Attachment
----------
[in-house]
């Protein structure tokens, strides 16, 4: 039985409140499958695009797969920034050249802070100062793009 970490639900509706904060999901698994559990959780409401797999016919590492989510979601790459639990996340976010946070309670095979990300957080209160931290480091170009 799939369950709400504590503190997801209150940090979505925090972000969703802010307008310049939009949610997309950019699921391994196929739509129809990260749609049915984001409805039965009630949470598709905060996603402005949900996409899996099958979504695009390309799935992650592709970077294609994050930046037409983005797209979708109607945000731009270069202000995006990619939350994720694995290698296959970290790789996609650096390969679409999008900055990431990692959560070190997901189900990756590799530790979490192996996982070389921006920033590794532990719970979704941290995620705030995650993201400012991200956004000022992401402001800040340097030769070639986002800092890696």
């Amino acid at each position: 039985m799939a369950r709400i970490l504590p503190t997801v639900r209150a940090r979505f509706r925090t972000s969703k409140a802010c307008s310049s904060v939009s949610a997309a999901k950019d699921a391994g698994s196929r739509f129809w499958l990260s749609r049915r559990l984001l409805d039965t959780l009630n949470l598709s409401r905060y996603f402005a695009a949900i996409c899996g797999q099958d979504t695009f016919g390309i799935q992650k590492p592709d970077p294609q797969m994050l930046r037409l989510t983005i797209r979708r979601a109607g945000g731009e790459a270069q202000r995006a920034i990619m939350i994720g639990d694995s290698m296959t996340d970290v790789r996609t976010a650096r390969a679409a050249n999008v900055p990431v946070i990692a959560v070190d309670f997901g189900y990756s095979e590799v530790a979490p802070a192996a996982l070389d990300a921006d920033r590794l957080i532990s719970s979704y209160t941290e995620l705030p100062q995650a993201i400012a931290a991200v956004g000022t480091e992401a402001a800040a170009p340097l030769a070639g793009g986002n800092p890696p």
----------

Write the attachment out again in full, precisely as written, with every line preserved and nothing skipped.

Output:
[in-house]
């Protein structure tokens, strides 16, 4: 039985409140499958695009797969920034050249802070100062793009 970490639900509706904060999901698994559990959780409401797999016919590492989510979601790459639990996340976010946070309670095979990300957080209160931290480091170009 799939369950709400504590503190997801209150940090979505925090972000969703802010307008310049939009949610997309950019699921391994196929739509129809990260749609049915984001409805039965009630949470598709905060996603402005949900996409899996099958979504695009390309799935992650592709970077294609994050930046037409983005797209979708109607945000731009270069202000995006990619939350994720694995290698296959970290790789996609650096390969679409999008900055990431990692959560070190997901189900990756590799530790979490192996996982070389921006920033590794532990719970979704941290995620705030995650993201400012991200956004000022992401402001800040340097030769070639986002800092890696």
């Amino acid at each position: 039985m799939a369950r709400i970490l504590p503190t997801v639900r209150a940090r979505f509706r925090t972000s969703k409140a802010c307008s310049s904060v939009s949610a997309a999901k950019d699921a391994g698994s196929r739509f129809w499958l990260s749609r049915r559990l984001l409805d039965t959780l009630n949470l598709s409401r905060y996603f402005a695009a949900i996409c899996g797999q099958d979504t695009f016919g390309i799935q992650k590492p592709d970077p294609q797969m994050l930046r037409l989510t983005i797209r979708r979601a109607g945000g731009e790459a270069q202000r995006a920034i990619m939350i994720g639990d694995s290698m296959t996340d970290v790789r996609t976010a650096r390969a679409a050249n999008v900055p990431v946070i990692a959560v070190d309670f997901g189900y990756s095979e590799v530790a979490p802070a192996a996982l070389d990300a921006d920033r590794l957080i532990s719970s979704y209160t941290e995620l705030p100062q995650a993201i400012a931290a991200v956004g000022t480091e992401a402001a800040a170009p340097l030769a070639g793009g986002n800092p890696p």